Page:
Pet People: Midlands HS Executive Director Rosey Higgs

By on May 4, 2015

For 20 years, Rosey Higgs, Executive Director at Midlands Humane Society in Council Bluffs, has worked for nonprofit organizations in and around the Metro area. She loves serving her community and “helping to make the world a better place,” she says.

As a youngster in Ashland, NE, Rosey wanted to be either a social worker or a rock star. “I have very little musical talent, so social worker it was!” She’s earned undergraduate and graduate degrees in Social Work from the University of Nebraska-Omaha. As Executive Director at MHS, she’s able to help people and animals, fulfilling two life-long loves.

As the Executive Director, she oversees all operations of the agency. “In my day to day, I do a little bit of everything – my favorites are helping families find a new furry family members and meeting the people who support our work with their time or money. I am constantly humbled by the many people who work so hard to make sure our animals are well cared for and they find good forever homes.”

Rosey and her staff operate within the beautiful new walls of a building located on the eastern edge of town. The facility opened only a few months ago and is a low-kill shelter serving Council Bluffs. Four full-time and four part-time staff members constitute the current staff and a growing number of volunteers contribute to the shelter’s success.

A strange but true note: in speaking with Rosey, I heard something repeated that I hadn’t thought much about before initially hearing it from Pam Wiese of the Nebraska Humane Society in Omaha. Upon asking which problem she could “wave a magic wand and fix,” Rosey said, “Ideally, places like the Midlands Humane Society would exist only for education and advocacy, and our adoption services would not be necessary. If I could fix one problem, it would be that there were no homeless animals, and that every animal was wanted, loved, and well cared for for the entirety of their lives.”

The strangeness in that statement to me is that we all love the shelters we advocate for and support, but in a perfect world, they wouldn’t be necessary for anything but community support and rehabilitation of animals that are truly unadoptable because of injury, illness or other reasons. Rosey and other shelters are essentially working toward the goal of eliminating the status quo, which is, operating facilities full of homeless animals. “This doesn’t even require a magic wand,” she says. “If everyone spayed and neutered their pets, and if everyone adopted their animals from shelters or purchased animals from only responsible breeders, we would have no more homeless animals.”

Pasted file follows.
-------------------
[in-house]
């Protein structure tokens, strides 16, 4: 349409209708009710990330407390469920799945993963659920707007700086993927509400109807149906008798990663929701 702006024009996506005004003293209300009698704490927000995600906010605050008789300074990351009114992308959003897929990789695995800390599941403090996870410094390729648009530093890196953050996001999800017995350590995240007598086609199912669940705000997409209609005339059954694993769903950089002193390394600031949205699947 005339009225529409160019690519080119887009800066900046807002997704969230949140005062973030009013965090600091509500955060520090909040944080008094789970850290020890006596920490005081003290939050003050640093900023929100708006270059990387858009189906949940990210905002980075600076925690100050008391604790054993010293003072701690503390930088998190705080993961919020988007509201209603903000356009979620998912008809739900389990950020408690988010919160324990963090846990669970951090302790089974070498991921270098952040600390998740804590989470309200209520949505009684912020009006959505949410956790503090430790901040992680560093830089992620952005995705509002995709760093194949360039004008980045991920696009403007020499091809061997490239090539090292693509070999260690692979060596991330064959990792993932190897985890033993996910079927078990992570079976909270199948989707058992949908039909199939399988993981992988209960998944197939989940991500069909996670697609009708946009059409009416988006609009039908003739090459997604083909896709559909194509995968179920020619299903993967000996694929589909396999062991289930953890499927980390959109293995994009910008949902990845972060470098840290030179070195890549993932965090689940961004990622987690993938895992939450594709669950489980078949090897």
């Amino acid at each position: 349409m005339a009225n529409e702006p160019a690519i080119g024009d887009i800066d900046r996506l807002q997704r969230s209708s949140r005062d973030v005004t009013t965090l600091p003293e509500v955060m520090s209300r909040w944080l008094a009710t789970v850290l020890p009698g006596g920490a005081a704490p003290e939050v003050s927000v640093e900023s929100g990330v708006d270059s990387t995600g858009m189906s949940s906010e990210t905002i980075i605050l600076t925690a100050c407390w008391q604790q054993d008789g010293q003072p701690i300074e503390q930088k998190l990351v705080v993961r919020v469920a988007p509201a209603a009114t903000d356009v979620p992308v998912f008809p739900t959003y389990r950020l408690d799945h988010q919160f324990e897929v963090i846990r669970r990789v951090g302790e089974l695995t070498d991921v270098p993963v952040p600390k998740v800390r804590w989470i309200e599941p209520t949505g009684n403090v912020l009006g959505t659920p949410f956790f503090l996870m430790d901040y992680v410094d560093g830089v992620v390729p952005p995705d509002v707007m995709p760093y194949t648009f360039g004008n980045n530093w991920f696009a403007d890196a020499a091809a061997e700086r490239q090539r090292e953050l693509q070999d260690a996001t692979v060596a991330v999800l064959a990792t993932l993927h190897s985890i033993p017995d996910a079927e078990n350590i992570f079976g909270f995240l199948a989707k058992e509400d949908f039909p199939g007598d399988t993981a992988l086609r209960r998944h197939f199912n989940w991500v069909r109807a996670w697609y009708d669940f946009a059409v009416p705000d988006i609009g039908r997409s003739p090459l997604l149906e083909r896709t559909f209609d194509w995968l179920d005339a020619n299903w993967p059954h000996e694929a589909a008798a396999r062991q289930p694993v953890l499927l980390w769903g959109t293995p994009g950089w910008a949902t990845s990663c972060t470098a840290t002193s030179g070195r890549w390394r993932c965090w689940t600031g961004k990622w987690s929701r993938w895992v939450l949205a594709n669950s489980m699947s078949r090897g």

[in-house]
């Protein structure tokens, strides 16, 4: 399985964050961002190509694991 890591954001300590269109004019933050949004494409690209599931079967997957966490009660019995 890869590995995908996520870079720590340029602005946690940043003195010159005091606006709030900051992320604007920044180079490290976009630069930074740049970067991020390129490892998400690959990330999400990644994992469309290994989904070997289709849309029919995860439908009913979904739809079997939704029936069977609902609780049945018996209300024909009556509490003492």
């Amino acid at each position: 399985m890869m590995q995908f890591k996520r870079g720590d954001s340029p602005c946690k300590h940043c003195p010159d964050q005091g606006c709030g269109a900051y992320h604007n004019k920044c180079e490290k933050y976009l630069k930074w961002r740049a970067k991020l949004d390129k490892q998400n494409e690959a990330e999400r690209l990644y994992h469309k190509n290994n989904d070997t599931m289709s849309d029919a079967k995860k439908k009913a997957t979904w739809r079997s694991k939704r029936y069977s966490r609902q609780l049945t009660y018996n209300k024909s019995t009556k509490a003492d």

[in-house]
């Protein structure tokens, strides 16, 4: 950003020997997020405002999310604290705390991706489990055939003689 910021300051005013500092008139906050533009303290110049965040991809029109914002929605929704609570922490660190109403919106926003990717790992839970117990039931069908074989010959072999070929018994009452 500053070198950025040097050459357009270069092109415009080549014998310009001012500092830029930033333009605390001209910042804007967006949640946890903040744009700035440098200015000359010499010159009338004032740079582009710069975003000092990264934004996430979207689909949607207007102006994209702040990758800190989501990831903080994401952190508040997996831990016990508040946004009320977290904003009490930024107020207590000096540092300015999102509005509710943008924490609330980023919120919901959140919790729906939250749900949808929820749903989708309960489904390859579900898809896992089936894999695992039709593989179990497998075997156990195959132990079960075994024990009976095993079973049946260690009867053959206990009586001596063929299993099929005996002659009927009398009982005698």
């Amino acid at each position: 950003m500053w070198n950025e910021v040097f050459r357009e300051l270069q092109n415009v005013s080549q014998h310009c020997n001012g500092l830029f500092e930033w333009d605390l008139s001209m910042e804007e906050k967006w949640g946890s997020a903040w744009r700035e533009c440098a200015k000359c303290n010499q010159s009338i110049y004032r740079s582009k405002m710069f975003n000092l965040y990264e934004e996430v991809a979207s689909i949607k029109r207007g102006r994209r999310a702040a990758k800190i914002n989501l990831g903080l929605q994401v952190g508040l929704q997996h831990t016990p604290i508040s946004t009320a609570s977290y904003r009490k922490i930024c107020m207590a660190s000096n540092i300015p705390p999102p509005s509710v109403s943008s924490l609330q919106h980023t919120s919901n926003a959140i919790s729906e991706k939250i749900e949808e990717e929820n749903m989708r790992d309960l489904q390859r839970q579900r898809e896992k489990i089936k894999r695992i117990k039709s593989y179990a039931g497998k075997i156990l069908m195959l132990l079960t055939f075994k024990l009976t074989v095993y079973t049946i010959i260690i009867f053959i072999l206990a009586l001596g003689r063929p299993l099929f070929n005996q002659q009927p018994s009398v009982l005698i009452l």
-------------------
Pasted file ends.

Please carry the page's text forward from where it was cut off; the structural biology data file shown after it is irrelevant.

Her job can be stressful, like all occupations, but Rosey has an advantage that most of us do not. “If I’m having a stressful day,” she says, “I can bring a dog into my office. It’s impossible to have a stressful day with a dog in your office!” True.

Her love for animals stems from a childhood full of family pets. She and her older brothers always had pets and grew up loving animals. The siblings enjoyed a healthy number of dogs, Fred, Benji, Shaggy (2 Shaggys actually, at different times and she’s not sure why) and cats. Paws had six toes on each foot. Garfield and two Jabba the Huts rounded out the crew of critters. One Jabba got hit by a car and she really liked Star Wars so she had to get another. She also had turtles, lizards and fish. “I once had a tank of four goldfish named after the members of Poison,” she says. Rock on.

Ellie (age 13) and Roscoe (age 10) are her current pups; she also has two cats: Mr. Jones (8) and Sofie (8). All were rescued.

In her free time, Rosey enjoys walking her dogs, riding her bike and spending time with family and friends. She currently lives in Omaha with her wife.

If you’ve not visited the new facility, it’s adjacent to Iowa Western Community College, just west of I-80 on Highway 6. Also, if you are interested in volunteering or donating to the shelter, please visit its website at







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